DMARC is a protocol that makes it very, very simple to shoot yourself in the foot. Setup is tricky and if you don’t get it exactly right you risk creating deliverability problems. The vast majority of companies SHOULD NOT publish a DMARC policy with p=reject or p=quarantine for their existing domains.
DMARC policy statements are, essentially, a way for a company to assert the following things are true:
- They know exactly where every legitimate piece of email they send comes from.
- They have authenticated every legitimate piece of email in a very specific set of ways.
- They are sure that any email not authenticated in those very specific ways is not legitimate and should be thrown away.
Typically, these things are hard to get right. And even when you get #1 and #2 perfectly correct there will be other mail servers handling the mail that can break authentication in ways that cause DMARC to fail. Thus, all DMARC policy statements other than p=none will result in delivery failures for legitimate email.
There are some cases where, with a little time and energy, it’s possible to get everything right. The obvious one is when you’re spinning up a brand new domain used for just one type of email. With a little bit of time, understanding, and care it’s possible to correctly authenticate every piece of email sent regarding that domain. Sure, there will still be a few delivery failures due to forwarding or other modifications after the mail leaves your server, but overall all mail sent is correctly authenticated.
In most cases, though, companies don’t start with a brand new domain. They try and shoehorn DMARC authentication into an existing company. This is where things get really tricky.
For instance, here at WttW we have a company where everyone is an expert in the field of email. We know where all our mail comes from, right? It all comes out the SMTP server we maintain. Well, except for the stuff that goes out of Mailchimp. Oh, and the mail that goes out of Hubspot. Don’t forget the Google calendar invites. Wait, we send some reminders from Asana. And the system update emails that come out of our various monitoring boxes. What about the various email discussion lists we participate on. And the invoices we send out through various services. Also the receipts from credit card processing.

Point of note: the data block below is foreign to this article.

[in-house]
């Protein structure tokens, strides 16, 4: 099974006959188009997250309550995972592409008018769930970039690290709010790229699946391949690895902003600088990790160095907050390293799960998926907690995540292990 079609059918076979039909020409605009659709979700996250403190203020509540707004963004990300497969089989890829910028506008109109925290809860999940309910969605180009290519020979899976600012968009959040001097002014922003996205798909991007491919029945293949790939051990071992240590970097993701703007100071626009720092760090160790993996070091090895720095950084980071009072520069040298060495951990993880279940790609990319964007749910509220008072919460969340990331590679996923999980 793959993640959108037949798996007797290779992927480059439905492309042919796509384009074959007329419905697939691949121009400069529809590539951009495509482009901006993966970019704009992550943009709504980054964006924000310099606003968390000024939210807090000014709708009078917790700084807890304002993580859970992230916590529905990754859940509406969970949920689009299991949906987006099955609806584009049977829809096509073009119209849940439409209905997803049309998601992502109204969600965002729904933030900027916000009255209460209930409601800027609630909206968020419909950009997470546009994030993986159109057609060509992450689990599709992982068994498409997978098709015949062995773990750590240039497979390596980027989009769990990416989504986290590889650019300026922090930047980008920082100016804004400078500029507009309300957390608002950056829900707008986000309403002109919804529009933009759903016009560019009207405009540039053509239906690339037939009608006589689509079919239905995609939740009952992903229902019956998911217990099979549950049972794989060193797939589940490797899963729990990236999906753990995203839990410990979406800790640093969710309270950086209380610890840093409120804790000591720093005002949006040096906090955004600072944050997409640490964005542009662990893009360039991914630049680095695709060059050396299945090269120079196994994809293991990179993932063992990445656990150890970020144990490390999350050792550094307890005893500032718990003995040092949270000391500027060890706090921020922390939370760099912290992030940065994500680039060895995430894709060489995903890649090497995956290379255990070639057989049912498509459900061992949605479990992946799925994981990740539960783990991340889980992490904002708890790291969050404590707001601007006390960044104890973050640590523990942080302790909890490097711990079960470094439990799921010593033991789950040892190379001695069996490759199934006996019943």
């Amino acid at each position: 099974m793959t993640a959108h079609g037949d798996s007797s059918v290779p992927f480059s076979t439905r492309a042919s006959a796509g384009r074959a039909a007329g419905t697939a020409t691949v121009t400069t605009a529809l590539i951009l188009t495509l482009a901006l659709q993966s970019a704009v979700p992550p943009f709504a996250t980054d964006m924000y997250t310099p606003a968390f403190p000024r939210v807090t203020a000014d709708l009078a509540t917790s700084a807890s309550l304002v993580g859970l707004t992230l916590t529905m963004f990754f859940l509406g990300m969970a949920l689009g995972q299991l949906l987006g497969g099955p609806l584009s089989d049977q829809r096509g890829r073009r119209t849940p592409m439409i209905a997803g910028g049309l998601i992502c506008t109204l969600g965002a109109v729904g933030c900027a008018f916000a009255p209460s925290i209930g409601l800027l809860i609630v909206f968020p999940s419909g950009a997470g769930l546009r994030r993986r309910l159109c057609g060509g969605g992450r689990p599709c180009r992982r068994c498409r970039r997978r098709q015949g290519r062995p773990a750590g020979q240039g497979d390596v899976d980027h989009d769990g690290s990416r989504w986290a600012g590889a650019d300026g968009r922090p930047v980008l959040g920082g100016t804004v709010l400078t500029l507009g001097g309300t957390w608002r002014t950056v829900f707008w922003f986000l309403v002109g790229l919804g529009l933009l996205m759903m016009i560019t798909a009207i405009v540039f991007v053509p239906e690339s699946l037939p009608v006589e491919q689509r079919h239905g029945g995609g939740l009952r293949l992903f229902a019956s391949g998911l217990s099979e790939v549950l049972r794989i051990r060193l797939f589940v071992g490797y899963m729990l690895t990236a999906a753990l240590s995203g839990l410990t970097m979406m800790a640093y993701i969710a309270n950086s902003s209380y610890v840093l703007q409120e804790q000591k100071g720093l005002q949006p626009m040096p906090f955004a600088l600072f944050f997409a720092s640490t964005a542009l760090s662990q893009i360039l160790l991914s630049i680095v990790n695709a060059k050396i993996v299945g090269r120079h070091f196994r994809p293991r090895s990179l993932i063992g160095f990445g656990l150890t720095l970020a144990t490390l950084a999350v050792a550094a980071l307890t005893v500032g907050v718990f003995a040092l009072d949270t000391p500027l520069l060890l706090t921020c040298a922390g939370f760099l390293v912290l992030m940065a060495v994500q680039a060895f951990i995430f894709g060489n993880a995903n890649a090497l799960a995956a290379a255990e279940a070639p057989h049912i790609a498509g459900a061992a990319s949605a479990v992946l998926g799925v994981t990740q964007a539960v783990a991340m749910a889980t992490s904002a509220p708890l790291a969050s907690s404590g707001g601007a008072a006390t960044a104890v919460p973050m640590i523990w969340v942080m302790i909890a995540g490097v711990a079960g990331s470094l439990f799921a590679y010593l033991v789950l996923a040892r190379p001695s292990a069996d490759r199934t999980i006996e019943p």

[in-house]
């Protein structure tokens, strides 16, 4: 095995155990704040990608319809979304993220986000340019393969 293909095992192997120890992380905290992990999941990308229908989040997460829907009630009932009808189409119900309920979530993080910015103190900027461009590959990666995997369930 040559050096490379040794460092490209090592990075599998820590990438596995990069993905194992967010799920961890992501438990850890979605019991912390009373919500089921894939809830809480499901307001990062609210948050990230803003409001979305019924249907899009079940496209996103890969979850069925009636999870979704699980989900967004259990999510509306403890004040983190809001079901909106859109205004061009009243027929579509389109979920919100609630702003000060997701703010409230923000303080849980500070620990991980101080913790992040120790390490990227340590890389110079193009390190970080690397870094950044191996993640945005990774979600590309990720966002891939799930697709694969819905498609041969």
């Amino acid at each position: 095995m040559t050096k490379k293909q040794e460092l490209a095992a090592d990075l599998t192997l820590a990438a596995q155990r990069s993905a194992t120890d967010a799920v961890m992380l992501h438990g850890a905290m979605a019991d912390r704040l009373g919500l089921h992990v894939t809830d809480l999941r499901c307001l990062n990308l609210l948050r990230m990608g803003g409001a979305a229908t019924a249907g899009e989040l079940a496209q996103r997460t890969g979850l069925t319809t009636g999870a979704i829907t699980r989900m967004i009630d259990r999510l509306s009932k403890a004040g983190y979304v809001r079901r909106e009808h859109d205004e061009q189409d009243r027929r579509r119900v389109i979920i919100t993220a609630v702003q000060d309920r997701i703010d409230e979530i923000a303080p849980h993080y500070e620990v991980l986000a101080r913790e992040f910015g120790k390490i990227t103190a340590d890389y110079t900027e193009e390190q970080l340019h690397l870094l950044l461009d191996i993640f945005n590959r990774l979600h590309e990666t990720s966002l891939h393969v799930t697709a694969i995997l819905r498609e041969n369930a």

Are all those emails authenticated? Yup. They absolutely are. Are all of the emails authenticated in the special ways that would allow us to publish a DMARC policy statement? No. Can they be? Absolutely not.
DMARC breaks the way many people and companies use email. Some of this breakage can be worked around, although in ways that make some things harder. Some simply cannot be worked around and publishing any policy other than p=none means that some mail will be put in the spam folder or rejected.
This doesn’t mean no one should use DMARC. There are some use cases where it makes a lot of sense. In those cases the cost of fraudulent emails is high enough that losing a few legitimate emails is an acceptable cost. DMARC policy statements aren’t for every domain. And if you’re starting a mail program on a new domain from scratch, you can make engineering and provider choices that make DMARC authentication possible.
To me the real value of DMARC is actually the reporting piece. This allows companies to see what mainstreams they actually have and how they’re being authenticated. There is also some value for heavily phished domains. But, as I’ve said in the past, most phishing is using cousin domains and DMARC doesn’t address cousin domain phishing at all.
All of this is a long way of saying that DMARC policy statements of p=reject and p=quarantine will hurt your deliverability and result in lost email. For a small fraction of companies the benefit outweighs the problems of lost mail. For most companies, however, p=none is sufficient to get the benefits with few of the downsides.
Still not convinced and want to go forward with DMARC? My best bit of advice is don’t do it yourself. Use one of the DMARC consulting companies so they can help you through the process.